Author Playlists

Madelaine Lucas’s Playlist for Her Novel “Thirst For Salt”

“When I’m asked to describe what Thirst for Salt is about, I often say simply that it’s a love story because I believe that love stories, like love songs, can act as vessels for our deeper existential longings.”

In the Book Notes series, authors create and discuss a music playlist that relates in some way to their recently published book.

Previous contributors include Jesmyn Ward, Lauren Groff, Bret Easton Ellis, Celeste Ng, T.C. Boyle, Dana Spiotta, Amy Bloom, Aimee Bender, Roxane Gay, and many others.

Madelaine Lucas’s novel Thirst For Salt sparkles with its spare prose and masterful storytelling.

Publishers Weekly wrote of the book:

“Intelligent. . . . Lucas keenly captures the relationship’s slow erosion, as well as the narrator’s ability to make sense of her past while looking back on it. The author’s psychological acuity will keep readers piqued.”

In her own words, here is Madelaine Lucas’s Book Notes music playlist for her debut novel Thirst For Salt:

I grew up in a house of music, where instruments were always within an arm’s reach. Before I switched my focus to writing fiction and moved to New York to get my MFA, I spent my late teen years and early twenties writing and performing my songs in Sydney, first as a solo artist and then with my band Devotional. Musical references abound in my debut novel, Thirst for Salt. The dog that my narrator adopts with her older lover Jude the year they live together in the small Australian coastal town, Sailors Beach, is named King after a Neil Young song, and a whole page is dedicated to listing the albums in Jude’s record collection. Elsewhere, the narrator describes her restless mother, who looks for new beginnings in the shape of new houses, as “dreaming in blueprints”—a nod to a line from “Pretty Eyes” by Silver Jews. After years of obsessive listening, lyrics have become an indelible part of my most intimate vocabulary, the way I think, and how I approach writing prose. A singer can break your heart with a single perfect line—I want a sentence to aspire to that.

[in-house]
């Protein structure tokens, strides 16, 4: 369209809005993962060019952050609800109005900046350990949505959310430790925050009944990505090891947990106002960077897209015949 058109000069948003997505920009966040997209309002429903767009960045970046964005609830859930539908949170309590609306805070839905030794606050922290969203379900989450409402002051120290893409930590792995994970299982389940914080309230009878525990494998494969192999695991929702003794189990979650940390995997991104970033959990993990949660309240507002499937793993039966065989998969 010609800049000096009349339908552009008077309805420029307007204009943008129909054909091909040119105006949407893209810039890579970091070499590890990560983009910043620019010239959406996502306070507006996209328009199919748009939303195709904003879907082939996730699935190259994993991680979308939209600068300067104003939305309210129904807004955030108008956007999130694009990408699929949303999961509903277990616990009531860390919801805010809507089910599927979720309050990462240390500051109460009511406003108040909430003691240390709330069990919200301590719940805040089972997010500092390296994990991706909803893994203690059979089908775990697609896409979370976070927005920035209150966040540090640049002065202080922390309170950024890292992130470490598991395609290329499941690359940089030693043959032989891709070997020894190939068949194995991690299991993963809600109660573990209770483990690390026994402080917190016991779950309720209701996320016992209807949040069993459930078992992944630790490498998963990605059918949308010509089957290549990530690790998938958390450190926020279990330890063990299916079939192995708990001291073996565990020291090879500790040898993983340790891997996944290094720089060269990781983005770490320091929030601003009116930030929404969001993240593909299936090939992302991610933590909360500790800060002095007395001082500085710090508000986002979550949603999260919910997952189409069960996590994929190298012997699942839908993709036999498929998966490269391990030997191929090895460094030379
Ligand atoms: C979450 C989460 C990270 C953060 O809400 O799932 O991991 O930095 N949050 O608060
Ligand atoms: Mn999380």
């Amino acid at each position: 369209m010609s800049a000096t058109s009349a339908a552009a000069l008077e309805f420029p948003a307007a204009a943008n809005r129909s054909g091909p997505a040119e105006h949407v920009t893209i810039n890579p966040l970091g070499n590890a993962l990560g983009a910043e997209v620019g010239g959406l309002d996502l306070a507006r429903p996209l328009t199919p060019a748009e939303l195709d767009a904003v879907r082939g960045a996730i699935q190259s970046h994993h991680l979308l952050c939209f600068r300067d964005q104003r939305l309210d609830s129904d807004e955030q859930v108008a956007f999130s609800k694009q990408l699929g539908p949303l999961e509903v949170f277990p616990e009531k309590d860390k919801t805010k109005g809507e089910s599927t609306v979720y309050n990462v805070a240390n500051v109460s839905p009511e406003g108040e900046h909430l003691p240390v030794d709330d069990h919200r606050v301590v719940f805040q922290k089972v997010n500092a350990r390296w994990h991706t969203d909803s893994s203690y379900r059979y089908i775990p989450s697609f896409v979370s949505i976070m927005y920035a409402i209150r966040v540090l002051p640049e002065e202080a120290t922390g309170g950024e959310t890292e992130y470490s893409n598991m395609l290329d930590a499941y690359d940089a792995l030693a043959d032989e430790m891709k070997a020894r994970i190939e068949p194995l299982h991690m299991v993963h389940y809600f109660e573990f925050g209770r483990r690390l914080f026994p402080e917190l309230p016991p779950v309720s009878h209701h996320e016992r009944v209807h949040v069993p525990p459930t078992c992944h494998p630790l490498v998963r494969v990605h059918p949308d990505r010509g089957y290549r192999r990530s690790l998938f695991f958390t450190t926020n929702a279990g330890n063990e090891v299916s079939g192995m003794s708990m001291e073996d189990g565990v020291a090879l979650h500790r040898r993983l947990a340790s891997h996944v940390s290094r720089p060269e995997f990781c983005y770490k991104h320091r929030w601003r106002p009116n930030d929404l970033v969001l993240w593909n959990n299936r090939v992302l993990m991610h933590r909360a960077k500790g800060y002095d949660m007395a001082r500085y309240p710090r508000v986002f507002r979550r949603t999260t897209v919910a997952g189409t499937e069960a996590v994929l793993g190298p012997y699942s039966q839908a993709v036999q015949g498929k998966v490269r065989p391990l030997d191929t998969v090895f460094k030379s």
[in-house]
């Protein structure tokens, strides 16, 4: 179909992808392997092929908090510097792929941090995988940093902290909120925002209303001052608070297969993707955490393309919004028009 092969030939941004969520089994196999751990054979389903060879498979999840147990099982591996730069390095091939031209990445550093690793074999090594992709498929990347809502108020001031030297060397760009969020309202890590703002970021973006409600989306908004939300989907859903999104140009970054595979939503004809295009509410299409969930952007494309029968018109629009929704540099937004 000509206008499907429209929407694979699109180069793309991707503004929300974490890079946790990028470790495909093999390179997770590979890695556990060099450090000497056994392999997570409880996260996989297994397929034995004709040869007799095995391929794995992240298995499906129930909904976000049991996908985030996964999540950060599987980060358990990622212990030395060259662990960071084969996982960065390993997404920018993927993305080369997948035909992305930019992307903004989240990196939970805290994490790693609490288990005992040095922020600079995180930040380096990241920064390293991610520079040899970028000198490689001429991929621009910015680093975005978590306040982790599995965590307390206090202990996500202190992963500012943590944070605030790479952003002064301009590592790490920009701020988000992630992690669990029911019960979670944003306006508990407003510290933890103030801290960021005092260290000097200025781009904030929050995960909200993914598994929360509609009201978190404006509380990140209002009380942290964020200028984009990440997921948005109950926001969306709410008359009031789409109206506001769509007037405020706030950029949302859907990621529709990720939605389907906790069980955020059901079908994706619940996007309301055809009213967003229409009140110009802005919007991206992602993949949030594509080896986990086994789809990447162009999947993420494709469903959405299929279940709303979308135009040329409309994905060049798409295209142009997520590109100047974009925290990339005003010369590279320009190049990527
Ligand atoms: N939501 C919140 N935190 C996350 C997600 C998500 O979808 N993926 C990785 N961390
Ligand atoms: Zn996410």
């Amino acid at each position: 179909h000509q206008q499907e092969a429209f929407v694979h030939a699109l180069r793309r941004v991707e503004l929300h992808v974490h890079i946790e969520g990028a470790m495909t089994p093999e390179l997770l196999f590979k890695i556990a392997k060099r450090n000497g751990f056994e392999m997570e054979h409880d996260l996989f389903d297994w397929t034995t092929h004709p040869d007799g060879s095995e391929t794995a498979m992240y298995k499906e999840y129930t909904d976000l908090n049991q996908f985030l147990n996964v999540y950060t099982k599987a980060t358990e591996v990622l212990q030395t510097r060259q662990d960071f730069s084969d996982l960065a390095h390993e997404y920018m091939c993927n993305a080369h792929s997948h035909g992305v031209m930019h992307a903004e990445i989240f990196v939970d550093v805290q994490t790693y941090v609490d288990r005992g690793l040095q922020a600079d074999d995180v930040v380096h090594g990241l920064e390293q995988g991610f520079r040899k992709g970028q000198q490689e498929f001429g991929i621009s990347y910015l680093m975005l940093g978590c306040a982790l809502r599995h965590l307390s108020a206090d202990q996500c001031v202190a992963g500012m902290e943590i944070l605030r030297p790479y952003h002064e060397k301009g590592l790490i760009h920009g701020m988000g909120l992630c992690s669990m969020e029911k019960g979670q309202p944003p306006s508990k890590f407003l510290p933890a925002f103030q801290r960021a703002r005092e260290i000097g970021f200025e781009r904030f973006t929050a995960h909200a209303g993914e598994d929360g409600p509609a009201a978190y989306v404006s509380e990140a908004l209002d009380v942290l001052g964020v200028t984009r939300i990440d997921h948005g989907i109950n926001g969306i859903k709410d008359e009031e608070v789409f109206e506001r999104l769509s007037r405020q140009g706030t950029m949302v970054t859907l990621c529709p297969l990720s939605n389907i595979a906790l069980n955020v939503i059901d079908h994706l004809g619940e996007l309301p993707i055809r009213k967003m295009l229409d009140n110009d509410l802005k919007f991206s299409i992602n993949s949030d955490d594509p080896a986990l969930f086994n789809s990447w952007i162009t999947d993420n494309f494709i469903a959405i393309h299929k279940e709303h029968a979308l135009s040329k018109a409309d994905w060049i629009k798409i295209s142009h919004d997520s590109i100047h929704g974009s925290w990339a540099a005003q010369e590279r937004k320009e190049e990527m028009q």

When I’m asked to describe what Thirst for Salt is about, I often say simply that it’s a love story because I believe that love stories, like love songs, can act as vessels for our deeper existential longings. They speak to us about desire, loneliness, memory, grief—about what it means to be alive and wanting. So, the songs on this playlist are love songs. For me, they evoke the emotional weather of the novel the same way a song can recall a long-ago love in an instant, and make you feel it all over again.

Saltwater — Beach House

To me, this song captures the low buzz of being a little heat struck, heartsick and day drunk—a summertime sadness that might even feel good to push on, whiling away an afternoon “dreaming in the saltwater.” It’s the mood I imagine my narrator is when she first meets Jude in the water while on holiday with her mother at Sailors Beach, and he soon gives her more ambiguous longing an object to attach itself to. I love the textures of the sonic landscape, too. It’s both lush and gritty, like a day at the beach.

Norman Fucking Rockwell — Lana Del Rey

I wanted to write about sex and desire through a female gaze in Thirst for Salt—something Lana does so well across her body of work. I think there is still a lot of resistance to the idea that women can be motivated by sexual pleasure, and I appreciate the way she sings here with both self-awareness and a sense of humor about the way a certain kind of passion can feel like a shortcut to intimacy, to being known—and also what a person might be prepared to put up with just to get close to that feeling.